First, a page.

Coffee Cup
"Espresso! My Espresso!"
An Ongoing Internet Novelette
by Randy Glass - Copyright 2018 - All rights reserved

Coffee Cup
151
How Much Would You Pay for a Cup of Coffee?

Saturday, April 28, 2018
all text and photos 2018 - All rights reserved

   The range of prices we pay for our coffee beans or even ground coffee varies so widely that there are likely few foods, or even few consumer goods that compare. A full bag of green coffee can cost as much as a decent used car or even a nice new car! From the lowest-priced Robusta to beans from Hawaii, Jamaica, or God help us, a 110 pound bag of Kopi Luwak, and let's not forget the Cup of Excellence coffees, the wholesale prices can be extreme. Last year set a record for green coffee at $125 per pound in the Cup of Excellence. Mind you, that is for green coffee. Add shipping and roasting costs, and then packaging and in the case of retail sales, the slotting fees, tack on a bit of profit and even the more pedestrian coffees can become quite expensive.

   This all was brought to my attention, once again, when walking through a local Safeway in the neighboring town where we often shop. We meandered up and down aisles and through the coffee aisle a can of Illy caught my eye. Here it is:

illy can

   100% Arabica blend, medium roast with “balanced taste,” it states on the can. It is ground for auto drip machines, and the can contains 250 grams, or 8.8 ounces. As you can see, the shelf price for that can is $14.99. No math major is needed to estimate the cost. At an astounding $1.70 per ounce, it comes to $27.25 per pound. Without shopping around I saw a certified 100% Kona coffee at $20 per pound, as roasted whole bean.

   We could spend the rest of the week comparing these apples to those oranges, and the financial value of any coffee is one of personal perception. Illy is tasty enough, and if you are brewing full pots so that the can is used in a day or two to prevent additional staling, and you like the coffee and can afford it, that's dandy. Whatever the facts are in terms of how Folgers can sell coffee at prices that defy common knowledge as to what it costs to produce quality coffee, and that is even more astounding when comparing it to the price of Illy. Arabica vs. whatever Folgers is, canned in America vs. made in Italy, and so forth.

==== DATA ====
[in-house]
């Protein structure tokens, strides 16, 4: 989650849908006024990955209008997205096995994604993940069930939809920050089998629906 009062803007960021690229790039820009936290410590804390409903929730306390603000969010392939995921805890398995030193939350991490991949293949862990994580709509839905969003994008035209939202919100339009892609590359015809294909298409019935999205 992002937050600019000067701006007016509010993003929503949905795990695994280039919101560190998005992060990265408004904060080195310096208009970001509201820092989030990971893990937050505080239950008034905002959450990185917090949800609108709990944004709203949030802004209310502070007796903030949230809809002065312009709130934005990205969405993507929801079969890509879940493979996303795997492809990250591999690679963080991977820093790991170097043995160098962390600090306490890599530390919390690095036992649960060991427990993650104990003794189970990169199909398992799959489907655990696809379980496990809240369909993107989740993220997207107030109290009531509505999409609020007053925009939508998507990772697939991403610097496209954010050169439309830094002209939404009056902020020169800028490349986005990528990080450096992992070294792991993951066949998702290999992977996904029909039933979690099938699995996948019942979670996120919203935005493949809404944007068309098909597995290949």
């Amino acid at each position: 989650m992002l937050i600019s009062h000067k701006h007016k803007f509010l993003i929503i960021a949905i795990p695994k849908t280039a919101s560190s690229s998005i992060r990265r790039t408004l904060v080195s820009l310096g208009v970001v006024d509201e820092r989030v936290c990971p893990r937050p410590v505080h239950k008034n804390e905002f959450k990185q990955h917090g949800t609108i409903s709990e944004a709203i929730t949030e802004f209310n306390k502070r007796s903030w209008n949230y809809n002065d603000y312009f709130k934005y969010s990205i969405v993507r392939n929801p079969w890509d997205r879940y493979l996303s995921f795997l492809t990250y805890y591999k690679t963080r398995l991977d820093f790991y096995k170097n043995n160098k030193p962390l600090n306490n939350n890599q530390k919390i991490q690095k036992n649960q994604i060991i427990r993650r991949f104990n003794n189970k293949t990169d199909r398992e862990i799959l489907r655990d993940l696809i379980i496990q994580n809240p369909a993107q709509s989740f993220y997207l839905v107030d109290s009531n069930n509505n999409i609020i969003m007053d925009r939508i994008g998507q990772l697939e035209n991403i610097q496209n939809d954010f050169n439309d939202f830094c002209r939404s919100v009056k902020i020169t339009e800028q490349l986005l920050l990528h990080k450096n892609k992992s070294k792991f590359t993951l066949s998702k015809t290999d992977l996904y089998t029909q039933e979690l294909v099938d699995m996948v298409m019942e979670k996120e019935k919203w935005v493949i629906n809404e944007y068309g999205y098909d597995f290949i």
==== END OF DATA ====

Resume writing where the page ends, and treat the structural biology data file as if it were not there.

And so we have an orange to which we can compare, I saw a “red jug” of Folgers, with a description much like the Illy (medium roast, ground, “mountain grown” coffee) which was priced at an equivalent $3.90 a pound. Why do I bring that brand up? As I was preparing to take the photo of the shelved Illy, a man came up and choose the large read can of Folgers. That giant jug of coffee states that it can make up to 380 cups of coffee. Three cents per cup! The Illy would be about $.22 per cup.

   So what is the point? I don't know, I was thinking about putting a mark on the bottom of the Illy cans to see if they sell at all from that store. There is money in the area so I assume that someone is buying it, even if just occasionally. But there are a few small roasters in town and down in Chico as well that have very good coffee at prices far below the cost of the Illy.

   I will continue to roast my own coffee and buy my green at around $5 to $8 a pound from my favorite supplier, and have fresh coffee, roasted to my specific preferences.

Coffee Cup
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